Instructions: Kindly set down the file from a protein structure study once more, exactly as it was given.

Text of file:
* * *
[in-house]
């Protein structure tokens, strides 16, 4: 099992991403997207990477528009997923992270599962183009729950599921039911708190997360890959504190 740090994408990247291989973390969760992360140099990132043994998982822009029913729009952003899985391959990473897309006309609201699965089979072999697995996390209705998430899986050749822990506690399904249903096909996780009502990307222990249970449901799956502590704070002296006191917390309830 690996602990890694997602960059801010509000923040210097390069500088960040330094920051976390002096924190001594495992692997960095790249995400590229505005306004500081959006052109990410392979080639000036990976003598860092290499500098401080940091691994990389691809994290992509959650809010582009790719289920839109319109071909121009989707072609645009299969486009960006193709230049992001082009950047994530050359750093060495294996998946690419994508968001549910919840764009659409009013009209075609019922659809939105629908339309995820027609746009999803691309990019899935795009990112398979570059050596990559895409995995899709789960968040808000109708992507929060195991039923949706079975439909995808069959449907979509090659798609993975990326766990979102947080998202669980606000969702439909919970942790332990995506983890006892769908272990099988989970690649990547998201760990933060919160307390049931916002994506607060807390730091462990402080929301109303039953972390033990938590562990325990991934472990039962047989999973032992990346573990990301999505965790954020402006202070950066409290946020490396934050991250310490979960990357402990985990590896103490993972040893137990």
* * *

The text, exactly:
[in-house]
């Protein structure tokens, strides 16, 4: 099992991403997207990477528009997923992270599962183009729950599921039911708190997360890959504190 740090994408990247291989973390969760992360140099990132043994998982822009029913729009952003899985391959990473897309006309609201699965089979072999697995996390209705998430899986050749822990506690399904249903096909996780009502990307222990249970449901799956502590704070002296006191917390309830 690996602990890694997602960059801010509000923040210097390069500088960040330094920051976390002096924190001594495992692997960095790249995400590229505005306004500081959006052109990410392979080639000036990976003598860092290499500098401080940091691994990389691809994290992509959650809010582009790719289920839109319109071909121009989707072609645009299969486009960006193709230049992001082009950047994530050359750093060495294996998946690419994508968001549910919840764009659409009013009209075609019922659809939105629908339309995820027609746009999803691309990019899935795009990112398979570059050596990559895409995995899709789960968040808000109708992507929060195991039923949706079975439909995808069959449907979509090659798609993975990326766990979102947080998202669980606000969702439909919970942790332990995506983890006892769908272990099988989970690649990547998201760990933060919160307390049931916002994506607060807390730091462990402080929301109303039953972390033990938590562990325990991934472990039962047989999973032992990346573990990301999505965790954020402006202070950066409290946020490396934050991250310490979960990357402990985990590896103490993972040893137990």